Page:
The plantation owners in the new American colonies turned to England for furnishings, but the vast majority of colonists were ordinary people from a variety of different cultures, who depended on what they could bring with them on their voyage or had to build their furniture from local woods. For these people, furniture was fabricated using primitive and regional woodworking technology.
The table became an important furnishing in the colonial home during the midseventeenth century. It created a centered spatial zone in the home that was useful for work, social gatherings, tea, and shared conversations throughout the day. The American gateleg table was used as an oval table in the center of the room and as a drop-leaf table placed against a wall (Figure 10.36).
Among the few personal possessions that traveled with families, chests were the primary furnishings brought from Europe. After a newly arrived family settled into a home, local lumber was used to craft additional furnishings. Wood turners could work with green (unseasoned) wood such as white oak, ash, and red oak. In 1642, records from a joiner named Edward Johnson noted that towns were fast turning into urban communities.7 The growing urban populations began to divide societies into trades and services.
William and Mary furniture (1689-1702) was named after Queen Mary, sister of King James II, and her Dutch husband, William of Orange. With their ascendancy to the English
Figure 10.38 American Chippendale—ball-and-claw variations from left to right: Philadelphia foot with prominent knuckles; squared-off New York foot; Newport foot with undercut talons; Newport foot, front view; Boston foot with rear-curving talon. Photography by Jim Postell, 2006.
throne, several Dutch craftsmen emerged, whose collective work was influenced by Flemish design. The furniture under their reign was lighter and improved due to the strength of the wood used and the tools and methods employed in fabrication. What we now call highboy (Figure 10.37) and lowboy were characteristic of William and Mary styling and were central furniture pieces in the homes of the affluent.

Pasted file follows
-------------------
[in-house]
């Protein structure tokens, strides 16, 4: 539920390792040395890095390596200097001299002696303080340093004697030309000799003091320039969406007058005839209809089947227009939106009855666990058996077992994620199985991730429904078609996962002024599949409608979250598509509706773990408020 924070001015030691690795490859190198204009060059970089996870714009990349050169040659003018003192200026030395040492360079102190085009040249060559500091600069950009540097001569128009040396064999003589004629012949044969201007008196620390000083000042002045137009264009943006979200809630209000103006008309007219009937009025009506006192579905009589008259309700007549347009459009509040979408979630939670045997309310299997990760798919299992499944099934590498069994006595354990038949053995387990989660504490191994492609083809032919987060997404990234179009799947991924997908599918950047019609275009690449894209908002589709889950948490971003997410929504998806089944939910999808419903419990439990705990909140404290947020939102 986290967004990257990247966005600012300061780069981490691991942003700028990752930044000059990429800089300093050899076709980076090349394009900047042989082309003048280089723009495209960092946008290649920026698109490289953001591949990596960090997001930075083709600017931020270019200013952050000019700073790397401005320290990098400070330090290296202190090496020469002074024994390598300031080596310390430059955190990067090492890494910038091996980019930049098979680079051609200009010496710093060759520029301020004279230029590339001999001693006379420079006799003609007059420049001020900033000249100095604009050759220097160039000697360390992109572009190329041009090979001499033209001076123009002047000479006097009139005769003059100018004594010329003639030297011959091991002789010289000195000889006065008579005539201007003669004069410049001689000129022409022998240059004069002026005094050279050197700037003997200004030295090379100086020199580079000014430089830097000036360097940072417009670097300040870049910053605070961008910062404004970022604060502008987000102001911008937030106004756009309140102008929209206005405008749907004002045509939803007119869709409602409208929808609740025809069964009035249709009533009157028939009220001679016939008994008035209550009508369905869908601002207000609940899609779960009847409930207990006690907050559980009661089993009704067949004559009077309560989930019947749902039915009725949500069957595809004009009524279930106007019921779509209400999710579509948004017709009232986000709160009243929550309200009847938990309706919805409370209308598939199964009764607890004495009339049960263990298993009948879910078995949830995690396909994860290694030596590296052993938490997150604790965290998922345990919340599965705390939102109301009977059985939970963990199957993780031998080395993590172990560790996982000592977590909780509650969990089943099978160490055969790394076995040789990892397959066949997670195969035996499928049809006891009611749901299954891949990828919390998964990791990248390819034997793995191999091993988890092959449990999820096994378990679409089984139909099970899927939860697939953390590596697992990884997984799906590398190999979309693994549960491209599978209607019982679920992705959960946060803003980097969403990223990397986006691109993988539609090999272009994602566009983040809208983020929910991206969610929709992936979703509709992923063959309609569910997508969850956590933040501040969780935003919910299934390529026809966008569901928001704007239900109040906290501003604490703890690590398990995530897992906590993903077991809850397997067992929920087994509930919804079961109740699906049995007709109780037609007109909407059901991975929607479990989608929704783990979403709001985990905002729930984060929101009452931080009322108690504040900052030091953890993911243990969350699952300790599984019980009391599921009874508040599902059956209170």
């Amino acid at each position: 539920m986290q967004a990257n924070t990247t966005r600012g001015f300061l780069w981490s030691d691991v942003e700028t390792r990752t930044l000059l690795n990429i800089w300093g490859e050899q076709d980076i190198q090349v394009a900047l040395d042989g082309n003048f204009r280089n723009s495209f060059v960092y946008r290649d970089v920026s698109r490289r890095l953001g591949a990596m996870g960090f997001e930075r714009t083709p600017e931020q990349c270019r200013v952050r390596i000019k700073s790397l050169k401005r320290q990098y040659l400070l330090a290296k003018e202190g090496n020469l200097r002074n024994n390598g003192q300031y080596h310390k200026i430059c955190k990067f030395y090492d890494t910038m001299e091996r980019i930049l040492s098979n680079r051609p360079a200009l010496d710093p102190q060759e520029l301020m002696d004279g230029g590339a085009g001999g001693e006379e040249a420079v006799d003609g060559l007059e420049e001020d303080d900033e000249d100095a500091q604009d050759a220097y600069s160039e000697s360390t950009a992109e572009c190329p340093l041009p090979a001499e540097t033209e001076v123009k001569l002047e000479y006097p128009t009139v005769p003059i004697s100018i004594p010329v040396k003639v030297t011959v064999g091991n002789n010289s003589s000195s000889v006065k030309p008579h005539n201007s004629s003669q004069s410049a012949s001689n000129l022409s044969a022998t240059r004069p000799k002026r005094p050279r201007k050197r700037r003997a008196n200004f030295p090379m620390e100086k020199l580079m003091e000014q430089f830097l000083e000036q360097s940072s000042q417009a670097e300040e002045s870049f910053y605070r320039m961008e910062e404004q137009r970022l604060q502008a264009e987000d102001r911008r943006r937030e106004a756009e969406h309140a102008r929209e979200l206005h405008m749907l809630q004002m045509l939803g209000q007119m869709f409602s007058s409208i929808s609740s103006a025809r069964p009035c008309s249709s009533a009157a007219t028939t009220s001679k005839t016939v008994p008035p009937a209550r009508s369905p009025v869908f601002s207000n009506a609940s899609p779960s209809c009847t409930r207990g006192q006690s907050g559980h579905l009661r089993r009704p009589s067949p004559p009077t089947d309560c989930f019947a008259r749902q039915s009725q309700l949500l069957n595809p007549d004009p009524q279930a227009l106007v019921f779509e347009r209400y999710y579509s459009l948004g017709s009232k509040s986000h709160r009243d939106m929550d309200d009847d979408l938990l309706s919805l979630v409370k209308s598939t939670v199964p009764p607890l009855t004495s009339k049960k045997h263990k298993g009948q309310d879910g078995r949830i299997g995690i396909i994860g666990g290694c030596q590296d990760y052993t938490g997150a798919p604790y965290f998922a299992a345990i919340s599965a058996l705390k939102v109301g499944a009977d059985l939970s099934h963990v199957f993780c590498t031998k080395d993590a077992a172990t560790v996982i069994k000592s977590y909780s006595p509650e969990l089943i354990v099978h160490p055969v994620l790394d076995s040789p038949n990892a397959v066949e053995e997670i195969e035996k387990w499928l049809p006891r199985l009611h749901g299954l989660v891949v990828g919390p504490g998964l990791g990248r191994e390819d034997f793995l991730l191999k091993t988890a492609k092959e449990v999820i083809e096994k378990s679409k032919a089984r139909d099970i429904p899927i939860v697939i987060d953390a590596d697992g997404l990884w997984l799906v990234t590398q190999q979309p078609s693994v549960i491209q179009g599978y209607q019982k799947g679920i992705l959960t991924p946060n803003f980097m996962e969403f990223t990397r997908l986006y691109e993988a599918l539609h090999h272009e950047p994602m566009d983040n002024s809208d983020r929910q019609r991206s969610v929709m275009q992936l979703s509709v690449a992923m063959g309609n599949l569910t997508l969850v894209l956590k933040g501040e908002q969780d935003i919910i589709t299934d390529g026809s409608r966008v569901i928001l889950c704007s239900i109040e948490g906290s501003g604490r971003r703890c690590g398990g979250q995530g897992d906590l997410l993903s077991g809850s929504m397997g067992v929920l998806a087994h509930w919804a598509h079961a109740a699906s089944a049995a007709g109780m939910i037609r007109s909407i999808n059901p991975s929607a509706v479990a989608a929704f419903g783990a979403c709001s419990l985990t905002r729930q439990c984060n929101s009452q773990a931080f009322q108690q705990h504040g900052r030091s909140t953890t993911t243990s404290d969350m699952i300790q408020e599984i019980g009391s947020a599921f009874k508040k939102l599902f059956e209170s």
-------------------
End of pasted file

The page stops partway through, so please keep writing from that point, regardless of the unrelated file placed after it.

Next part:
Queen Anne (1702-1714) and the Age of Regionalism followed the reign of William and Mary. Although Queen Anne ruled England for only 12 years, this stylistic period lasted for nearly 40 years. In this era, the cabriole leg, the distinctive splat back, and the use of upholstery that emerged in the seventeenth century were renowned characteristics of the famous Queen Anne padfoot and ball-and-claw-foot chairs (Figure 10.38). Significant is the fact that these chairs were fabricated by individual components and made to order. This generated great variety in both design and production. Major urban centers throughout
colonial settlements began to take on an ethnic or culturally unique characteristic of place enhanced by locally available material and local skill in furniture making. As a result, Boston, New York, and Philadelphia developed as distinct design centers reflecting popular local tastes. By the time of the Revolutionary War in 1776, 150 cabinetmakers were listed as working in Boston.
Newport, Rhode Island, was home to the Quaker family of cabinetmakers Goddard and Townsend. They were known for block front and shell carved dressing tables and secretary bookcases. Their furniture pieces were fabricated from Honduran mahogany and were typically carved rather than inlaid. For over 30 years, Newport was a furniture-producing center where beautiful mahogany pieces for Newport’s mercantile elite were fabricated.
The official treaty signed between the French, the British, and the American colonists on September 3, 1782, ended the struggle for independence and marked the return to peace and a fresh beginning for those living in the new United States. With a new sense of liberty, the Federal style (1780-1830) emerged, reflecting the aspirations of the republic. It was a classical style inspired by a renewed spirit of nationalism in conjunction with an interest in architecture and metaphor. The eagle, an ancient Roman Republican symbol, was adopted as an American symbol shortly after 1776. The American eagle served as an emblematic element in wood veneer and carved pieces found in buildings, in interiors, and on furniture (Figure 10.39). In addition, brass handles, knobs, and escutcheons were added for decoration. Cabinetmaker Duncan Phyfe (1768-1854) and carver Samuel Mclntire (1757-1811) were craftsmen who produced beautiful Federal-style work during this period.
Figure 10.39 Eagle finial designed for John Cabot Place, Essex Co., Massachusetts. Library of Congress 00004a. Courtesy of Corky Binggeli, Interior Design: A Survey (John Wiley & Sons, 2007).